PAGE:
Andy Leonard has a four-parter four us on database solutions in SQL Server Management Studio. Part one provides an introduction:
I like Microsoft Visual Studio a lot. I know some members of the team that developed Visual Studio, and they are scary-smart individuals who have forgotten more about developing software than I will ever know.
For some reason, I am not fond of SQL Server projects in Visual Studio. I believe the reason is that I am not familiar with the template. Please note I used the word fond intentionally. It’s an emotion. In this case, it’s all about me. I believe my emotion would change if I took the time to learn more about the Visual Studio SQL Server project template.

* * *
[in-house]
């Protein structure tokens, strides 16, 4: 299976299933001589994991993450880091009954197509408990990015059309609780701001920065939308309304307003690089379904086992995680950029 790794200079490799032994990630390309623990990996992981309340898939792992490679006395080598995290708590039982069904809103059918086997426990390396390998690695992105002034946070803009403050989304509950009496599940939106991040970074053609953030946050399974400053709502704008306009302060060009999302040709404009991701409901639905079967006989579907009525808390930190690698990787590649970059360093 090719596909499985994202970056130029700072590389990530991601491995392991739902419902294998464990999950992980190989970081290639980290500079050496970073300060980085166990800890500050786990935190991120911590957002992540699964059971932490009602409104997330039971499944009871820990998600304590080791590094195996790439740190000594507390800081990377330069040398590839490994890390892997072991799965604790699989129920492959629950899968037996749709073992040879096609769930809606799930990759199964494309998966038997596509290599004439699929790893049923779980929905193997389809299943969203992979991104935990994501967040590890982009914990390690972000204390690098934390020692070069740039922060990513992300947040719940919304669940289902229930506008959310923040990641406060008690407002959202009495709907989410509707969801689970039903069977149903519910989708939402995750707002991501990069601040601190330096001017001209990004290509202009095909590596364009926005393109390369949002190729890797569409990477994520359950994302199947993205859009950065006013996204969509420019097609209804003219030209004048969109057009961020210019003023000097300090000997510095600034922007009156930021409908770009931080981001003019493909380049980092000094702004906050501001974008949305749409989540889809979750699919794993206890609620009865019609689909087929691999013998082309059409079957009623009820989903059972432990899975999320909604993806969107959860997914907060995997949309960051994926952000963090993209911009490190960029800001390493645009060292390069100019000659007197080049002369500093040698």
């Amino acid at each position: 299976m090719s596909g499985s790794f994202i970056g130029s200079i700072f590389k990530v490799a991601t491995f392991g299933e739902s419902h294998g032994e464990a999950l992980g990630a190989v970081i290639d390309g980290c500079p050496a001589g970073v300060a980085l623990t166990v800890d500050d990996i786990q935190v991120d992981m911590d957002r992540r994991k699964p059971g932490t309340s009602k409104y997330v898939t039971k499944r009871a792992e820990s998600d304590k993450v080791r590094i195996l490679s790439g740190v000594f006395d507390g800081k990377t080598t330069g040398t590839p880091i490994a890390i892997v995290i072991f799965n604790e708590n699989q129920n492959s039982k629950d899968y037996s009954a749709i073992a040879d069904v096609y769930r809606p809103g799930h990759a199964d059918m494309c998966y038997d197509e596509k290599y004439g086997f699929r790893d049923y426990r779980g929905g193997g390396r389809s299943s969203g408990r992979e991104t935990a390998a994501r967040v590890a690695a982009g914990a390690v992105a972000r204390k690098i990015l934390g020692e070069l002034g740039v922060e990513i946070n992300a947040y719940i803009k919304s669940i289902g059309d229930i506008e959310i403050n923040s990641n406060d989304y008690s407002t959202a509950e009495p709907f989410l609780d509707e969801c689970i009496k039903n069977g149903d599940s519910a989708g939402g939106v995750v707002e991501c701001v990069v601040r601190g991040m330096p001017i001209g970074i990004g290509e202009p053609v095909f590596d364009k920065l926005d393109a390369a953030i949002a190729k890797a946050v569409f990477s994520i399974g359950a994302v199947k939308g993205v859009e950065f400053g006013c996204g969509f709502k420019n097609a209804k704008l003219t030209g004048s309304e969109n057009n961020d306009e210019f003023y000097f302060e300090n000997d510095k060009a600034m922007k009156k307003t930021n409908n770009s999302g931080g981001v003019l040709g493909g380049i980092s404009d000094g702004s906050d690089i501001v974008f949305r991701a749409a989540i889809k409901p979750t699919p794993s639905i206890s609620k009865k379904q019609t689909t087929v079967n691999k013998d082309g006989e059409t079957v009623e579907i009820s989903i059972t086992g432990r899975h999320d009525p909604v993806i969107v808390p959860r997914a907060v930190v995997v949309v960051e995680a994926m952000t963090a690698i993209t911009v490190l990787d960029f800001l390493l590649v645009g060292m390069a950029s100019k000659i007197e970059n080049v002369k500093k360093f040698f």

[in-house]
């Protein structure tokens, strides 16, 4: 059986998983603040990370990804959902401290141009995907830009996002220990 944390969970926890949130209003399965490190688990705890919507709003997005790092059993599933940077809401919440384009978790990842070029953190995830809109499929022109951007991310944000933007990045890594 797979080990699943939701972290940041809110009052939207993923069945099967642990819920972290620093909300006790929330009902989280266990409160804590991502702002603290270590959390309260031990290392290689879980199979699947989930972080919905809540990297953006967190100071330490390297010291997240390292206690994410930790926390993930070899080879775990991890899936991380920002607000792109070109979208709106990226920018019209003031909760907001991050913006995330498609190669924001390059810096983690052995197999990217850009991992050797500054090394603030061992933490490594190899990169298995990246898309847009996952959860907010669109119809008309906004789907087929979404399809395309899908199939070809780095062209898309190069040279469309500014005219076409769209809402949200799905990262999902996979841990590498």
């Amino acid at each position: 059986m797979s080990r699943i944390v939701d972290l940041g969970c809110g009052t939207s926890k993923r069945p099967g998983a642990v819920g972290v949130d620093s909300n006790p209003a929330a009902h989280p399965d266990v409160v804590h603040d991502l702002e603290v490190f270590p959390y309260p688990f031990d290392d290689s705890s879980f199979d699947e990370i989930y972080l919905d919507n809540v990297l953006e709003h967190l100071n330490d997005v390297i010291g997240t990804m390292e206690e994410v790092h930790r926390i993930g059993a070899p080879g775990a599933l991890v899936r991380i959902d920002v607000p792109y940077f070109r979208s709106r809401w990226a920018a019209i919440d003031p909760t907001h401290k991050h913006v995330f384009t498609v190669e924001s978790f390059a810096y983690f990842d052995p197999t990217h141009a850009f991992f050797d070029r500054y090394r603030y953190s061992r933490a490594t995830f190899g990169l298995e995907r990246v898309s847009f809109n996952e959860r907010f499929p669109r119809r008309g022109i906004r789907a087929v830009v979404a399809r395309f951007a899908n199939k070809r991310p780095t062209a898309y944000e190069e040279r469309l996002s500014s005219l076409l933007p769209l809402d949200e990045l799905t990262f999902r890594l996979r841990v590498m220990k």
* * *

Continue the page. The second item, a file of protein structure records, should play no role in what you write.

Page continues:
I continue to attempt to learn VS database projects. In the meantime, I prefer SQL Server Management Studio solutions.
One solution is to add instrumentation to T-SQL scripts. I personally like to write T-SQL scripts that idempotent (a fancy way to describe “re-executable with the same results”). One way to write idempotent T-SQL is:
1. First check for the current state
2. Provide feedback (instrumentation) on the status
3. Provide more feedback on actions driven by the status (yep, more instrumentation)
Click the “New Query” button in SSMS and add the following T-SQL:
Note the DDL to manage stored procedures is very similar to the DDL for managing views.
If all goes according to plan, the first execution of the s.i DDL T-SQL statement should generate the following messages:
Andy also shows how to use SQLCMD to create a proper deployment script.